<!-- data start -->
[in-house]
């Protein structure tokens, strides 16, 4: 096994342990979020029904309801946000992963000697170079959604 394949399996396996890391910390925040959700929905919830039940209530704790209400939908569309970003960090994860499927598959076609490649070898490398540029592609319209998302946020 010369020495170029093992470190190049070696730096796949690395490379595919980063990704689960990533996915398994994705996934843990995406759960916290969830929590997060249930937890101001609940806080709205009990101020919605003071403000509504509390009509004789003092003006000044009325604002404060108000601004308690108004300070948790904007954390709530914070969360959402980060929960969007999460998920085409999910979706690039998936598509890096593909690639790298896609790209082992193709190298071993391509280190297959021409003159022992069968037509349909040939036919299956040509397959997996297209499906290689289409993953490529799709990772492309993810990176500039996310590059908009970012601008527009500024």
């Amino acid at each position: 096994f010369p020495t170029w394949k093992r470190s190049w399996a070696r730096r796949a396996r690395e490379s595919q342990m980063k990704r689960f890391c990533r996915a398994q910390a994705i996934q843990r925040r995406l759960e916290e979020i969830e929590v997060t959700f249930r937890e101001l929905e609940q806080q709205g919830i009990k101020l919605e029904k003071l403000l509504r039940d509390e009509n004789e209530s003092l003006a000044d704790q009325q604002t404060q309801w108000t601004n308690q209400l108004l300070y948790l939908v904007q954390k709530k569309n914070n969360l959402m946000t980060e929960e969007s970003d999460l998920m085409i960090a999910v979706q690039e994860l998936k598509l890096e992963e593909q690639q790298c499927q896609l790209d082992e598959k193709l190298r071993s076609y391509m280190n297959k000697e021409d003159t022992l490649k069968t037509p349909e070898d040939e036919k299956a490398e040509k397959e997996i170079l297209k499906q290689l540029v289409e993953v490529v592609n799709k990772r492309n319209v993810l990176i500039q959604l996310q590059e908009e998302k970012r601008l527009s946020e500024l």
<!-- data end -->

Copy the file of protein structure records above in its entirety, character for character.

[in-house]
């Protein structure tokens, strides 16, 4: 096994342990979020029904309801946000992963000697170079959604 394949399996396996890391910390925040959700929905919830039940209530704790209400939908569309970003960090994860499927598959076609490649070898490398540029592609319209998302946020 010369020495170029093992470190190049070696730096796949690395490379595919980063990704689960990533996915398994994705996934843990995406759960916290969830929590997060249930937890101001609940806080709205009990101020919605003071403000509504509390009509004789003092003006000044009325604002404060108000601004308690108004300070948790904007954390709530914070969360959402980060929960969007999460998920085409999910979706690039998936598509890096593909690639790298896609790209082992193709190298071993391509280190297959021409003159022992069968037509349909040939036919299956040509397959997996297209499906290689289409993953490529799709990772492309993810990176500039996310590059908009970012601008527009500024």
């Amino acid at each position: 096994f010369p020495t170029w394949k093992r470190s190049w399996a070696r730096r796949a396996r690395e490379s595919q342990m980063k990704r689960f890391c990533r996915a398994q910390a994705i996934q843990r925040r995406l759960e916290e979020i969830e929590v997060t959700f249930r937890e101001l929905e609940q806080q709205g919830i009990k101020l919605e029904k003071l403000l509504r039940d509390e009509n004789e209530s003092l003006a000044d704790q009325q604002t404060q309801w108000t601004n308690q209400l108004l300070y948790l939908v904007q954390k709530k569309n914070n969360l959402m946000t980060e929960e969007s970003d999460l998920m085409i960090a999910v979706q690039e994860l998936k598509l890096e992963e593909q690639q790298c499927q896609l790209d082992e598959k193709l190298r071993s076609y391509m280190n297959k000697e021409d003159t022992l490649k069968t037509p349909e070898d040939e036919k299956a490398e040509k397959e997996i170079l297209k499906q290689l540029v289409e993953v490529v592609n799709k990772r492309n319209v993810l990176i500039q959604l996310q590059e908009e998302k970012r601008l527009s946020e500024l």